NORFOLK — With temperatures dipping into single digits and wind chills hitting the negative teens, cattle are just as likely as humans to get hypothermia.
That’s why it’s important to make sure there’s plenty of bedding for livestock in pens according to feedlot consultant Jeff Fox, who says one of the scariest cold weather events for cattle is freezing rain.
“The hair then becomes wet and that’s their insulation barrier, and then the wind blows that cold air right onto the skin of those cattle and they can get pretty cold,” Fox said.
Fox said the New Years cold spell was tough with some of his clients losing cattle to hypothermia. Fox says a concern could be that the ground has thawed and become damp after a series of warm days. So, in a twist, the flash freezing could be a positive for livestock producers.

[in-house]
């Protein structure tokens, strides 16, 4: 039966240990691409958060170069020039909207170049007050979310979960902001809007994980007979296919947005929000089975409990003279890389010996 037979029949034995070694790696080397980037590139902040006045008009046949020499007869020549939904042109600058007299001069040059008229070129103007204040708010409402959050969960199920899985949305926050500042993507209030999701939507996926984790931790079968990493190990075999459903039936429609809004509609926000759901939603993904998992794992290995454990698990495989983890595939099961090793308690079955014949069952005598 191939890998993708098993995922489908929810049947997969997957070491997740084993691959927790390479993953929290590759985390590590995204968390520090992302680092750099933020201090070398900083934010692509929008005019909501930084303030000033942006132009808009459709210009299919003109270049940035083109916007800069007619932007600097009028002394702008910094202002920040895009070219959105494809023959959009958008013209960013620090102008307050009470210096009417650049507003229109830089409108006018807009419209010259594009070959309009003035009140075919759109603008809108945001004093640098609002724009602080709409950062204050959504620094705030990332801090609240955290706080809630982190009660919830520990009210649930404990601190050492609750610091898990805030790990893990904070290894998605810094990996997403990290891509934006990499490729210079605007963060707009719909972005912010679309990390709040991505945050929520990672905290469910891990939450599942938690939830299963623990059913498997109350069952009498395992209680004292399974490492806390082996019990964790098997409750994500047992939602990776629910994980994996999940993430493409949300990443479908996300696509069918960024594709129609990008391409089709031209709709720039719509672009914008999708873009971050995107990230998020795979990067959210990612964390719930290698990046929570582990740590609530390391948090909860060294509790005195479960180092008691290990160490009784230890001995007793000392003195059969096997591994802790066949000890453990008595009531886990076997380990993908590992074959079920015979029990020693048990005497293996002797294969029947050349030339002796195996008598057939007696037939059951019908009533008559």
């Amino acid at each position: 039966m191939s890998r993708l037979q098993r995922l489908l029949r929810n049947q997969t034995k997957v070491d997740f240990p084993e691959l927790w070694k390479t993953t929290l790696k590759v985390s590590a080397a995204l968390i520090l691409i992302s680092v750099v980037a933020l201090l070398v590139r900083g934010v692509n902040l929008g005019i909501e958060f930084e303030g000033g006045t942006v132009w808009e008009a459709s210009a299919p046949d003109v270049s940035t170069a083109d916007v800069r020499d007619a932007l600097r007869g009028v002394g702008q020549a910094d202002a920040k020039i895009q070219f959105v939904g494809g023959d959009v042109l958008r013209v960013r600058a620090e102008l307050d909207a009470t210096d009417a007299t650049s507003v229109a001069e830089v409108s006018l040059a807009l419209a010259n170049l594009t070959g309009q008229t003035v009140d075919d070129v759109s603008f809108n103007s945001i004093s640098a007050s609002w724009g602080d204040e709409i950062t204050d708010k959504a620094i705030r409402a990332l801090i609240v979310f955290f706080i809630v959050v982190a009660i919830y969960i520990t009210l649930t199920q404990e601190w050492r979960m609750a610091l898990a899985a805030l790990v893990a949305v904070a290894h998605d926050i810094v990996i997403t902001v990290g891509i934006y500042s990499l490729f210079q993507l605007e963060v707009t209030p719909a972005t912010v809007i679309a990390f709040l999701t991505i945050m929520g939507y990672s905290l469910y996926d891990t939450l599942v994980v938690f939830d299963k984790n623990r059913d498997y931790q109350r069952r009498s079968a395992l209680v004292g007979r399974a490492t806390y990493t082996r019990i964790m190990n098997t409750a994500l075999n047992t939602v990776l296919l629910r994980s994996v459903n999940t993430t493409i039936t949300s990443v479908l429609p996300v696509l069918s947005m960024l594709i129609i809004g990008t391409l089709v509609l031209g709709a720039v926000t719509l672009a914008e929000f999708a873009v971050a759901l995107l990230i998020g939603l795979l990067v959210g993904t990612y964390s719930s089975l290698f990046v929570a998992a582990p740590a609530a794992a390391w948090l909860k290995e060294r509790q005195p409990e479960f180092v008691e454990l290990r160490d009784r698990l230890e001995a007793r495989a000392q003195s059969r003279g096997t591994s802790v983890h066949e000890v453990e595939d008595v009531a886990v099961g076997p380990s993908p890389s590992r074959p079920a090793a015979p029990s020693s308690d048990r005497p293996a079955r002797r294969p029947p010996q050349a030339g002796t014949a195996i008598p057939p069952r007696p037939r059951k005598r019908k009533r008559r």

“This flash freezing could actually be a good thing if those pens go from cold and wet to just cold and hard, then that will give the cattle a little bit better place to lay,” Fox said.
Fox said it’s also important for producers to check their waters several times a day to make sure they stay open and cattle can get a drink.